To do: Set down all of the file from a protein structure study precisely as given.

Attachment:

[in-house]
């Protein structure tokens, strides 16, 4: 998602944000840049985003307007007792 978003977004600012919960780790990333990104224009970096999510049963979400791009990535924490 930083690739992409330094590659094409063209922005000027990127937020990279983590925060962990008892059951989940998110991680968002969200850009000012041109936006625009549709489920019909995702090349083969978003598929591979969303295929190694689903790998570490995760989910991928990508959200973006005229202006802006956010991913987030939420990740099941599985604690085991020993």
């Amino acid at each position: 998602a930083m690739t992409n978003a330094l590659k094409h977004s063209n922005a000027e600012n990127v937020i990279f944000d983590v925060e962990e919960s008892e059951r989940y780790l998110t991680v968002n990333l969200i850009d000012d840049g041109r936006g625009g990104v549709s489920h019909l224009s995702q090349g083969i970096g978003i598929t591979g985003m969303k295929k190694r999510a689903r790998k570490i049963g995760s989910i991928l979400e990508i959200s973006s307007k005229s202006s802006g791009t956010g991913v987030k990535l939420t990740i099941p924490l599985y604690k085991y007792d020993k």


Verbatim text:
[in-house]
């Protein structure tokens, strides 16, 4: 998602944000840049985003307007007792 978003977004600012919960780790990333990104224009970096999510049963979400791009990535924490 930083690739992409330094590659094409063209922005000027990127937020990279983590925060962990008892059951989940998110991680968002969200850009000012041109936006625009549709489920019909995702090349083969978003598929591979969303295929190694689903790998570490995760989910991928990508959200973006005229202006802006956010991913987030939420990740099941599985604690085991020993």
């Amino acid at each position: 998602a930083m690739t992409n978003a330094l590659k094409h977004s063209n922005a000027e600012n990127v937020i990279f944000d983590v925060e962990e919960s008892e059951r989940y780790l998110t991680v968002n990333l969200i850009d000012d840049g041109r936006g625009g990104v549709s489920h019909l224009s995702q090349g083969i970096g978003i598929t591979g985003m969303k295929k190694r999510a689903r790998k570490i049963g995760s989910i991928l979400e990508i959200s973006s307007k005229s202006s802006g791009t956010g991913v987030k990535l939420t990740i099941p924490l599985y604690k085991y007792d020993k």